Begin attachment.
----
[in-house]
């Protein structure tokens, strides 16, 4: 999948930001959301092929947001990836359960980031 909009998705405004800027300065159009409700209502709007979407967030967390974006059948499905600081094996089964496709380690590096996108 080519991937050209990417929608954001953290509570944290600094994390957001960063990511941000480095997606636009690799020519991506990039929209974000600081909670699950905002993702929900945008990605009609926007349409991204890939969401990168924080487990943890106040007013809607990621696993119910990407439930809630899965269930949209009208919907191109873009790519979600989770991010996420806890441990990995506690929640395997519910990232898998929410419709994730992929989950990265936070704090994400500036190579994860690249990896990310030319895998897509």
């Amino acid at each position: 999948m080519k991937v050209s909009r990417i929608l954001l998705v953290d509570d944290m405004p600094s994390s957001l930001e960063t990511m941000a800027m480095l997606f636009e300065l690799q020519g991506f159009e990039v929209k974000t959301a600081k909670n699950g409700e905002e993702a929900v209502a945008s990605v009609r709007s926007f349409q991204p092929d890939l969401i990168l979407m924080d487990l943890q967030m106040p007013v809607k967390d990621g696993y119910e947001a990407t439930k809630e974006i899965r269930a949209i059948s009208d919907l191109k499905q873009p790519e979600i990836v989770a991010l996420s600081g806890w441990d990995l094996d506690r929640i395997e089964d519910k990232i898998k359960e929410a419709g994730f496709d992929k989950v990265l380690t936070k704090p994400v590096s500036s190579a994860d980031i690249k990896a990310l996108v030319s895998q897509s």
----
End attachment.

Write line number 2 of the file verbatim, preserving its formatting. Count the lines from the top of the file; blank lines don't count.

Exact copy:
């Protein structure tokens, strides 16, 4: 999948930001959301092929947001990836359960980031 909009998705405004800027300065159009409700209502709007979407967030967390974006059948499905600081094996089964496709380690590096996108 080519991937050209990417929608954001953290509570944290600094994390957001960063990511941000480095997606636009690799020519991506990039929209974000600081909670699950905002993702929900945008990605009609926007349409991204890939969401990168924080487990943890106040007013809607990621696993119910990407439930809630899965269930949209009208919907191109873009790519979600989770991010996420806890441990990995506690929640395997519910990232898998929410419709994730992929989950990265936070704090994400500036190579994860690249990896990310030319895998897509």